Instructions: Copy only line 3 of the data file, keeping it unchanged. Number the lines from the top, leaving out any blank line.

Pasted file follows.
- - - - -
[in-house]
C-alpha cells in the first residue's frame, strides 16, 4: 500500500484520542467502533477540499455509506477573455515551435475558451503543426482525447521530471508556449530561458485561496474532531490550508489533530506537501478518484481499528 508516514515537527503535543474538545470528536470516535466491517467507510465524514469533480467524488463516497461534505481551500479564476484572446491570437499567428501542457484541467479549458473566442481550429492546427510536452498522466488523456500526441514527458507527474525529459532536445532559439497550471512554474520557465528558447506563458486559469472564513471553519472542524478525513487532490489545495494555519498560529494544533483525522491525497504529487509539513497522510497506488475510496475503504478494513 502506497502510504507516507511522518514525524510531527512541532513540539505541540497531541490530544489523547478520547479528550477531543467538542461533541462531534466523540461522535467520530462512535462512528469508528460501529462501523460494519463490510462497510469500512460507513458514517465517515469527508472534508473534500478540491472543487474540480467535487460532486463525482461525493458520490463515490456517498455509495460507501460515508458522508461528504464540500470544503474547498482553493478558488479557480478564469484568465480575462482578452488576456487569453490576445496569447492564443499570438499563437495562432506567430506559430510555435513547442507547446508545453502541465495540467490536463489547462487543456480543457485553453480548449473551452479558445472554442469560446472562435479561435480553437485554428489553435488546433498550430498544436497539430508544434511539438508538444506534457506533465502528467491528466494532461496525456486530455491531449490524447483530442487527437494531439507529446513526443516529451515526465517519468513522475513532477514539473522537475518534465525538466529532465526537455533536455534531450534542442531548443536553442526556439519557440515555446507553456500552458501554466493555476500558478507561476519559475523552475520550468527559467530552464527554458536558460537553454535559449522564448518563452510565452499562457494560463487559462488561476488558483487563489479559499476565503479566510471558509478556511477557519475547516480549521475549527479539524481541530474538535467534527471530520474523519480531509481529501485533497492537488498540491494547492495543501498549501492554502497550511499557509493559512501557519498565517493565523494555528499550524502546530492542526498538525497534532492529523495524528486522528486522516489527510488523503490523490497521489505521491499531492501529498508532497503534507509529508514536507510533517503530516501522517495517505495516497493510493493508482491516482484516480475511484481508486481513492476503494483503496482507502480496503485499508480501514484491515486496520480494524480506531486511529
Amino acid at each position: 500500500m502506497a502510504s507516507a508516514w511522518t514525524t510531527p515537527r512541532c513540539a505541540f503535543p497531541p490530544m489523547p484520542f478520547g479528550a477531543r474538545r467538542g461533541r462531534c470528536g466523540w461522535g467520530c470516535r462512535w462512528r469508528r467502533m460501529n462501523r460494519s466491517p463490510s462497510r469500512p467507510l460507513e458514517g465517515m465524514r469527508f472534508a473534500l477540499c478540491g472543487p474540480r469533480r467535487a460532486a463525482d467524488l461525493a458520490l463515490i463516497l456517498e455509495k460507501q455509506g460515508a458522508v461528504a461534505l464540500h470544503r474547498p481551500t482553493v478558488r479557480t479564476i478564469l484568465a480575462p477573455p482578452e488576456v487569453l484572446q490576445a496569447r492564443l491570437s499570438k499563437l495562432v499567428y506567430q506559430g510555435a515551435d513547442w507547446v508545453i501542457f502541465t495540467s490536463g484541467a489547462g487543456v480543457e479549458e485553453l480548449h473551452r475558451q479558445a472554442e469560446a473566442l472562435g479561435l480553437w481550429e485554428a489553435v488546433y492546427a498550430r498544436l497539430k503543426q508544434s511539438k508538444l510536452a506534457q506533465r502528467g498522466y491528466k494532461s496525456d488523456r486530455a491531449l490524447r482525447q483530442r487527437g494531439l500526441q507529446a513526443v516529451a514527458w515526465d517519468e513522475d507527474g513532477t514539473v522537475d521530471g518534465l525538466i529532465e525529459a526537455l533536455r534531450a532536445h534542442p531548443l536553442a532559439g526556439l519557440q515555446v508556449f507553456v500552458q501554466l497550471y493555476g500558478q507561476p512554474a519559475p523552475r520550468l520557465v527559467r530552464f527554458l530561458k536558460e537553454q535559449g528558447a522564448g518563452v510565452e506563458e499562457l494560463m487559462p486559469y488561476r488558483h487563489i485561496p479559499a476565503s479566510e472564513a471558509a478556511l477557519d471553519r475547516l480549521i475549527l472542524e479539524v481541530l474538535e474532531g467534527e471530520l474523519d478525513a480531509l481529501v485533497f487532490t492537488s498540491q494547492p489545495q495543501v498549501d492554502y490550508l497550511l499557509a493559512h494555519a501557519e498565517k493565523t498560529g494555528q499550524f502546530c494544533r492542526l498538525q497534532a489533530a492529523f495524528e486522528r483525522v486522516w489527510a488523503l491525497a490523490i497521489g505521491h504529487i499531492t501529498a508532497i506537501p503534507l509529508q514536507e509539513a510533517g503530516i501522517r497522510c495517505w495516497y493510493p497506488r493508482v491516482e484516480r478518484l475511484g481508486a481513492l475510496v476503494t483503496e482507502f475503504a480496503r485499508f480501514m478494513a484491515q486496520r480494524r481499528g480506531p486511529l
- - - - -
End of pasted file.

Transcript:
Amino acid at each position: 500500500m502506497a502510504s507516507a508516514w511522518t514525524t510531527p515537527r512541532c513540539a505541540f503535543p497531541p490530544m489523547p484520542f478520547g479528550a477531543r474538545r467538542g461533541r462531534c470528536g466523540w461522535g467520530c470516535r462512535w462512528r469508528r467502533m460501529n462501523r460494519s466491517p463490510s462497510r469500512p467507510l460507513e458514517g465517515m465524514r469527508f472534508a473534500l477540499c478540491g472543487p474540480r469533480r467535487a460532486a463525482d467524488l461525493a458520490l463515490i463516497l456517498e455509495k460507501q455509506g460515508a458522508v461528504a461534505l464540500h470544503r474547498p481551500t482553493v478558488r479557480t479564476i478564469l484568465a480575462p477573455p482578452e488576456v487569453l484572446q490576445a496569447r492564443l491570437s499570438k499563437l495562432v499567428y506567430q506559430g510555435a515551435d513547442w507547446v508545453i501542457f502541465t495540467s490536463g484541467a489547462g487543456v480543457e479549458e485553453l480548449h473551452r475558451q479558445a472554442e469560446a473566442l472562435g479561435l480553437w481550429e485554428a489553435v488546433y492546427a498550430r498544436l497539430k503543426q508544434s511539438k508538444l510536452a506534457q506533465r502528467g498522466y491528466k494532461s496525456d488523456r486530455a491531449l490524447r482525447q483530442r487527437g494531439l500526441q507529446a513526443v516529451a514527458w515526465d517519468e513522475d507527474g513532477t514539473v522537475d521530471g518534465l525538466i529532465e525529459a526537455l533536455r534531450a532536445h534542442p531548443l536553442a532559439g526556439l519557440q515555446v508556449f507553456v500552458q501554466l497550471y493555476g500558478q507561476p512554474a519559475p523552475r520550468l520557465v527559467r530552464f527554458l530561458k536558460e537553454q535559449g528558447a522564448g518563452v510565452e506563458e499562457l494560463m487559462p486559469y488561476r488558483h487563489i485561496p479559499a476565503s479566510e472564513a471558509a478556511l477557519d471553519r475547516l480549521i475549527l472542524e479539524v481541530l474538535e474532531g467534527e471530520l474523519d478525513a480531509l481529501v485533497f487532490t492537488s498540491q494547492p489545495q495543501v498549501d492554502y490550508l497550511l499557509a493559512h494555519a501557519e498565517k493565523t498560529g494555528q499550524f502546530c494544533r492542526l498538525q497534532a489533530a492529523f495524528e486522528r483525522v486522516w489527510a488523503l491525497a490523490i497521489g505521491h504529487i499531492t501529498a508532497i506537501p503534507l509529508q514536507e509539513a510533517g503530516i501522517r497522510c495517505w495516497y493510493p497506488r493508482v491516482e484516480r478518484l475511484g481508486a481513492l475510496v476503494t483503496e482507502f475503504a480496503r485499508f480501514m478494513a484491515q486496520r480494524r481499528g480506531p486511529l